Encyclopedia of Oklahoma History and Culture

Skip Navigation

Electronic Publishing Center
Oklahoma Historical Society
Encyclopedia Homepage
Search all Volumes
Disclaimer and Usage
© Copyright 2003

Table of Contents Search All Entries Home

YOUNG, ISAAC WILLIAM (1874-1937)

Medical doctor and Civil Rights leader I. W. Young was born January 2, 1874, in Glencoe, Louisiana, to John and Elizabeth Young. He attended the Methodist schools Baldwin Academy and Gilbert Industrial School and acquired his medical degree at New Orleans University's Flint Medical School. He also acquired a doctor of letters degree from Wiley College in Texas. Young held the distinction of being Oklahoma's only African American otolaryngologist (ear, eye, nose, and throat doctor) in 1920. He served two controversial terms as president of Oklahoma Colored Agricultural and Normal University (now Langston University) from 1923 to 1927 and from 1931 to 1934. Under his guidance Langston became an accredited university.

Often called the "Father of Black Democracy," I. W. Young held sway as Oklahoma's undisputed black Civil Rights leader of Negro Democrats in the 1920s and 1930s. Young called for social and political reform of Oklahoma's status quo for marginalized blacks. Because of his influence, he was often called "the Black Governor." He personally campaigned for John C. "Jack" Walton's 1922 Democratic gubernatorial run, focusing on the black farmers and union workers, and succeeded in securing more black votes for Walton than had ever before voted in prior Oklahoma elections.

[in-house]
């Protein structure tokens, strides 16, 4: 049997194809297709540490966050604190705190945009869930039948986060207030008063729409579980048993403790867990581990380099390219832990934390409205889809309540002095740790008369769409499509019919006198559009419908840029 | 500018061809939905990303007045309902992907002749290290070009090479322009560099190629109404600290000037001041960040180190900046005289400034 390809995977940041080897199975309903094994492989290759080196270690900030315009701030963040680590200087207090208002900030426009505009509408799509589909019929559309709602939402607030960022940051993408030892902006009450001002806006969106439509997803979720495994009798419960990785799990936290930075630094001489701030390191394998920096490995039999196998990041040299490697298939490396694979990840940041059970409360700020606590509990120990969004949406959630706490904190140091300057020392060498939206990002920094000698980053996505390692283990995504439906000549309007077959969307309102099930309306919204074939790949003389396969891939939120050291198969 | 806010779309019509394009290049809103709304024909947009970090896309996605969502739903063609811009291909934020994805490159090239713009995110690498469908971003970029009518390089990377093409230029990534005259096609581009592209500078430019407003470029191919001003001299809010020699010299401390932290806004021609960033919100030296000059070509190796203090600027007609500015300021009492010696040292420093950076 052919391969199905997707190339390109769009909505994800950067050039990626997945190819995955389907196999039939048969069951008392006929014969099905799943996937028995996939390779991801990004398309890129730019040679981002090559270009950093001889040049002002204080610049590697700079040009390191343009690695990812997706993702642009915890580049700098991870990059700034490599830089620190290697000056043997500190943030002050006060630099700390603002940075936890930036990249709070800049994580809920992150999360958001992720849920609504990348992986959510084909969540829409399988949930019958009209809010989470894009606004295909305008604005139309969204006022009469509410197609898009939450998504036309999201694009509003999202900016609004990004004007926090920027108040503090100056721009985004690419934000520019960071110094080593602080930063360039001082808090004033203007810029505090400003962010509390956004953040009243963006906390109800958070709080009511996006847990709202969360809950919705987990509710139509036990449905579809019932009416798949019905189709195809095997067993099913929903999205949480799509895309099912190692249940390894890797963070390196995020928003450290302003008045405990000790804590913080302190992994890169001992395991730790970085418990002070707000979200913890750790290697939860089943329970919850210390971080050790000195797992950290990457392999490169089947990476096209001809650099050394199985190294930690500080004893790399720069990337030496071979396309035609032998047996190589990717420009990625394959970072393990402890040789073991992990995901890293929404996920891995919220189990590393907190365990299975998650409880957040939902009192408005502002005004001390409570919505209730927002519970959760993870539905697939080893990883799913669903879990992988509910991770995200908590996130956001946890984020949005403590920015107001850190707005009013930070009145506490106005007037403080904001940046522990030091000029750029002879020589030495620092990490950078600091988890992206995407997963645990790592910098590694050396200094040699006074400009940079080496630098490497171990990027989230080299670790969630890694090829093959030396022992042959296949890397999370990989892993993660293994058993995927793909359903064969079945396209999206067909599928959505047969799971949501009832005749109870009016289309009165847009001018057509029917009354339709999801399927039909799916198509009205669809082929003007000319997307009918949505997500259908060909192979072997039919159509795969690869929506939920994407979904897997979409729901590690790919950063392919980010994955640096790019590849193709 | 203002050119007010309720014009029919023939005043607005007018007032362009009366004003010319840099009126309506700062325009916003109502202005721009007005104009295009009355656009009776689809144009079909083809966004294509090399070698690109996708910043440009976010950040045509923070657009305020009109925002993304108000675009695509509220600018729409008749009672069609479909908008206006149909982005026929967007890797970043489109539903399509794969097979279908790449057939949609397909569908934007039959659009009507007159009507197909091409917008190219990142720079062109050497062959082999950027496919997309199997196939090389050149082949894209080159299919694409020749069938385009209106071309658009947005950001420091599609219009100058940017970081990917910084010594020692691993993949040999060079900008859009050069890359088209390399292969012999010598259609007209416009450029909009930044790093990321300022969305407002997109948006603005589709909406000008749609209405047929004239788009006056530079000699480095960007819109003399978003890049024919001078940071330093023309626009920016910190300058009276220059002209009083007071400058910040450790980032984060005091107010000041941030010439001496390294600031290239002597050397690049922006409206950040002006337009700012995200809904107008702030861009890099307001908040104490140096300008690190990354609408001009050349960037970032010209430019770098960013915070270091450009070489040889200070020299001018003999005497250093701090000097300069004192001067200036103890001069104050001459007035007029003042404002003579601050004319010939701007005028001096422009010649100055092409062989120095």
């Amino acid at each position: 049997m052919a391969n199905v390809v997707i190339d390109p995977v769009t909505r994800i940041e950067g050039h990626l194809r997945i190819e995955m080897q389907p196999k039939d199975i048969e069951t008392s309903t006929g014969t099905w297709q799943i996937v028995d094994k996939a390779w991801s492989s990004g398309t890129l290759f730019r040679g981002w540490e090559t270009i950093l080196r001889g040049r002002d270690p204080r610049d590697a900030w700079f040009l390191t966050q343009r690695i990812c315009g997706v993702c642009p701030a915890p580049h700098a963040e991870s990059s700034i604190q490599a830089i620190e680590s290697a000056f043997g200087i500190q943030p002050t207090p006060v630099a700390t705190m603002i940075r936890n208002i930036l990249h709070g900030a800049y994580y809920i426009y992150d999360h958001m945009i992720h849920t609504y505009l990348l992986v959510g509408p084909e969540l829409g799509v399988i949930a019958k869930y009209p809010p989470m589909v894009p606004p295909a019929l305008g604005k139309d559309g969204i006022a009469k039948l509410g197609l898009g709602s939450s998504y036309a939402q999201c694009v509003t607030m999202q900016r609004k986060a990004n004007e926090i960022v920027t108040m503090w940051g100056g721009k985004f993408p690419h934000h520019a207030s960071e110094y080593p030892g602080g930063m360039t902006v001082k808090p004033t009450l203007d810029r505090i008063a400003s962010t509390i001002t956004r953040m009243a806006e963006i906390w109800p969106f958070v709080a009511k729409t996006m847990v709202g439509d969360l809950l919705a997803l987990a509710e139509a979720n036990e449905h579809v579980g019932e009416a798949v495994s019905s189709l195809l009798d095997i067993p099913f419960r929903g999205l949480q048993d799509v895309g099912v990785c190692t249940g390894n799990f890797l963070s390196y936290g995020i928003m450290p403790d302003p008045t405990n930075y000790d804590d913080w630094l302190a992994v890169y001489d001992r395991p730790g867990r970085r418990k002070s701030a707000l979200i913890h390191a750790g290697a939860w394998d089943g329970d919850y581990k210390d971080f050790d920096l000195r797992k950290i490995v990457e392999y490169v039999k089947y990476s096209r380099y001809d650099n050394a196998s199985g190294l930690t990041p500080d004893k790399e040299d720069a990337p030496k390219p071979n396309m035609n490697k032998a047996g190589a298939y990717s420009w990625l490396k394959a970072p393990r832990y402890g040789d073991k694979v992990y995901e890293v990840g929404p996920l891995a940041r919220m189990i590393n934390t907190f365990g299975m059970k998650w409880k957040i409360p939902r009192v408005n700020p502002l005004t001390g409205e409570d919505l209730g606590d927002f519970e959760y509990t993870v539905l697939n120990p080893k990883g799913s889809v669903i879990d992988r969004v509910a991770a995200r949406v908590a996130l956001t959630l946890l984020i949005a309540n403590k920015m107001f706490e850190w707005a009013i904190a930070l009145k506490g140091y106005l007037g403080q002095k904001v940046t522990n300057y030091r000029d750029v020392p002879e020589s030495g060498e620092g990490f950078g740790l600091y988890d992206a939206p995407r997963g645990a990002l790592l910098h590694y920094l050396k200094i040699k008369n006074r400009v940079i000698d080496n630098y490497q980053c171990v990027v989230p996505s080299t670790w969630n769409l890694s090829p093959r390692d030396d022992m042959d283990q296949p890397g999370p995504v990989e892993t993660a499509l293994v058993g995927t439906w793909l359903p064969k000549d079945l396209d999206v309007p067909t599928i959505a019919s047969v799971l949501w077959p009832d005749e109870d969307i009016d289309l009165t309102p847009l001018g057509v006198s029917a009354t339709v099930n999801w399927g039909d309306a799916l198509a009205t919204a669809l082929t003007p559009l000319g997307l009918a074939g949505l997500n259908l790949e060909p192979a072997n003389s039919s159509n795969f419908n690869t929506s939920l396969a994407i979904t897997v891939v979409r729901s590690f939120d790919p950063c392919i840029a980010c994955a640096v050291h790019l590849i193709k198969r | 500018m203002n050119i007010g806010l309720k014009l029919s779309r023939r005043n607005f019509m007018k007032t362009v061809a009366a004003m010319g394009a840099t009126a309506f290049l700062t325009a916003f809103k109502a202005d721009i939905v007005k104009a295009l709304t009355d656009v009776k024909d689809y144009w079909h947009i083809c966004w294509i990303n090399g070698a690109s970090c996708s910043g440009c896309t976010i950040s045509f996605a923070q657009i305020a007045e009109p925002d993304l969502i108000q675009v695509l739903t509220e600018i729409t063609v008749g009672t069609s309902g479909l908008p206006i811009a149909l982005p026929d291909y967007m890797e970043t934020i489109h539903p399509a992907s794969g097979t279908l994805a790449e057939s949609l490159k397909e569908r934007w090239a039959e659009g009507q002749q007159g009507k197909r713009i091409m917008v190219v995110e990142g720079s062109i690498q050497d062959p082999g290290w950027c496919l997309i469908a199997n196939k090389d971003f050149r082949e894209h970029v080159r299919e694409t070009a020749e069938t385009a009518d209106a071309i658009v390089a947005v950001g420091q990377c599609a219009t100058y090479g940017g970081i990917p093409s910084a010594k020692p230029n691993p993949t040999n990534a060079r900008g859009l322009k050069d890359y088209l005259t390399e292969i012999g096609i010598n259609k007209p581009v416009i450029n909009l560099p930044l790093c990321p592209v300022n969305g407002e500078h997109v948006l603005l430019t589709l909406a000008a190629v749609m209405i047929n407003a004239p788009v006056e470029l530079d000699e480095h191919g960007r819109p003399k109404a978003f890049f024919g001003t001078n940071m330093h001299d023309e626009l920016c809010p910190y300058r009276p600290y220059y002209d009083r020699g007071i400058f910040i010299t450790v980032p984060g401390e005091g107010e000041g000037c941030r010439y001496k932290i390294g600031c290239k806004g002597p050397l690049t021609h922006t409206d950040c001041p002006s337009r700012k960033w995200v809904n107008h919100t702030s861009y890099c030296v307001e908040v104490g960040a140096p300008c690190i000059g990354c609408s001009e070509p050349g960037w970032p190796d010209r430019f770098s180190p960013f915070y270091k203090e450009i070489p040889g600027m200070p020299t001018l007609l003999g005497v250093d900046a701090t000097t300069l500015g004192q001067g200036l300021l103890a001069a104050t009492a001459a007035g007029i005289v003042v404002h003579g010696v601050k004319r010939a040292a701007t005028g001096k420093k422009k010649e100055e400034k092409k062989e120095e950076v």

Organizer of the Louisiana Medical Association, he also served as president of the Oklahoma Medical Association and as mayor of Boley, and he headed many fraternal associations. During World War I he was appointed chairman of the black Oklahoma County Four Minute Speakers Bureau, and he also trained Red Cross nurses. Young was chairperson of the Oklahoma Welfare Association, president of the Negro Democratic State Convention, and chairperson of the National Democratic Negro Voters League. He published one book, Food Fellowship and Culture, and prepared three brochures on philosophy and social education. He was lay delegate to two General Conferences of the Methodist Episcopal Church. He married Adelia Ambler and reared Leonelle and Bradford Young. I. W. Young died June 27, 1937, in Clovis, New Mexico.

SEE ALSO: AFRICAN AMERICAN FRATERNAL ORDERS, AFRICAN AMERICANS, AFRICAN METHODIST EPISCOPAL CHURCH, BOLEY, DEMOCRATIC PARTY, LANGSTON UNIVERSITY, INMAN PAGE, SEGREGATION, ANDREW J. SMITHERMAN, JOHN C. WALTON

BIBLIOGRAPHY: Robert Cook, Presidents of American Colleges and Universities (New York: Robert C. Cook Company 1933). O. D. Hall, "Langston University Remodeling a Race," Harlow's Weekly, 31 December 1934. "I. W. Young Dies, Father of Black Democracy," Tulsa (Oklahoma) Eagle, 12 June 1937. Zella J. Black Patterson, Langston University: A History (Norman: University of Oklahoma Press 1979). "Walton For Governor Club Organized, Dr. I. W. Young Heads State Body," Black Dispatch (Oklahoma City), 17 August 1922. Isaac William Young, Food, Fellowship and Culture (N. p.: Privately printed, 1927).

Cecelia Brooks

© Oklahoma Historical Society

Return to top


Electronic Publishing Center | OSU Home | Search this Site